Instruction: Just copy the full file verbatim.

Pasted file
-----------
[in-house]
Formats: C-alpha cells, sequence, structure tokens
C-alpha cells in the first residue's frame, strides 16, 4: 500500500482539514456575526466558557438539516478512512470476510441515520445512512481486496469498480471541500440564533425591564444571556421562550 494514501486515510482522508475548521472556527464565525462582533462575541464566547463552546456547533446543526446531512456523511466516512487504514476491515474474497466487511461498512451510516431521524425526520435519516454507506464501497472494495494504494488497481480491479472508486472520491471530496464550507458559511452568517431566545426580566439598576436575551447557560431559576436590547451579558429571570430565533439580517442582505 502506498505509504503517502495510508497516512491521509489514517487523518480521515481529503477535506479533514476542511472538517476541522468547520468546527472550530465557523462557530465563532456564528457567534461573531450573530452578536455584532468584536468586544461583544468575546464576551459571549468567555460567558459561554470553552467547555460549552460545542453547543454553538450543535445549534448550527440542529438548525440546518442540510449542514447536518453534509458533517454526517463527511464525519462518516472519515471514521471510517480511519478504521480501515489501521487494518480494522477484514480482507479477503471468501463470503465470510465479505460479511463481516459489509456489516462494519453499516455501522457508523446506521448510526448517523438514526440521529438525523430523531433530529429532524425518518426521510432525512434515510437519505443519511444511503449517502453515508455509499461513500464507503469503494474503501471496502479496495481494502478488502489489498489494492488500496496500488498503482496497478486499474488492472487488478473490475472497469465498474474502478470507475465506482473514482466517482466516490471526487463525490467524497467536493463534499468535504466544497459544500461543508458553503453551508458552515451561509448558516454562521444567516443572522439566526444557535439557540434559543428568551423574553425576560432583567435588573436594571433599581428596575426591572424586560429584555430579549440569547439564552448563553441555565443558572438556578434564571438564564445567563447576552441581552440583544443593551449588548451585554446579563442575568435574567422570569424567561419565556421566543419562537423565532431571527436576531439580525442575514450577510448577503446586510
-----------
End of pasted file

[in-house]
Formats: C-alpha cells, sequence, structure tokens
C-alpha cells in the first residue's frame, strides 16, 4: 500500500482539514456575526466558557438539516478512512470476510441515520445512512481486496469498480471541500440564533425591564444571556421562550 494514501486515510482522508475548521472556527464565525462582533462575541464566547463552546456547533446543526446531512456523511466516512487504514476491515474474497466487511461498512451510516431521524425526520435519516454507506464501497472494495494504494488497481480491479472508486472520491471530496464550507458559511452568517431566545426580566439598576436575551447557560431559576436590547451579558429571570430565533439580517442582505 502506498505509504503517502495510508497516512491521509489514517487523518480521515481529503477535506479533514476542511472538517476541522468547520468546527472550530465557523462557530465563532456564528457567534461573531450573530452578536455584532468584536468586544461583544468575546464576551459571549468567555460567558459561554470553552467547555460549552460545542453547543454553538450543535445549534448550527440542529438548525440546518442540510449542514447536518453534509458533517454526517463527511464525519462518516472519515471514521471510517480511519478504521480501515489501521487494518480494522477484514480482507479477503471468501463470503465470510465479505460479511463481516459489509456489516462494519453499516455501522457508523446506521448510526448517523438514526440521529438525523430523531433530529429532524425518518426521510432525512434515510437519505443519511444511503449517502453515508455509499461513500464507503469503494474503501471496502479496495481494502478488502489489498489494492488500496496500488498503482496497478486499474488492472487488478473490475472497469465498474474502478470507475465506482473514482466517482466516490471526487463525490467524497467536493463534499468535504466544497459544500461543508458553503453551508458552515451561509448558516454562521444567516443572522439566526444557535439557540434559543428568551423574553425576560432583567435588573436594571433599581428596575426591572424586560429584555430579549440569547439564552448563553441555565443558572438556578434564571438564564445567563447576552441581552440583544443593551449588548451585554446579563442575568435574567422570569424567561419565556421566543419562537423565532431571527436576531439580525442575514450577510448577503446586510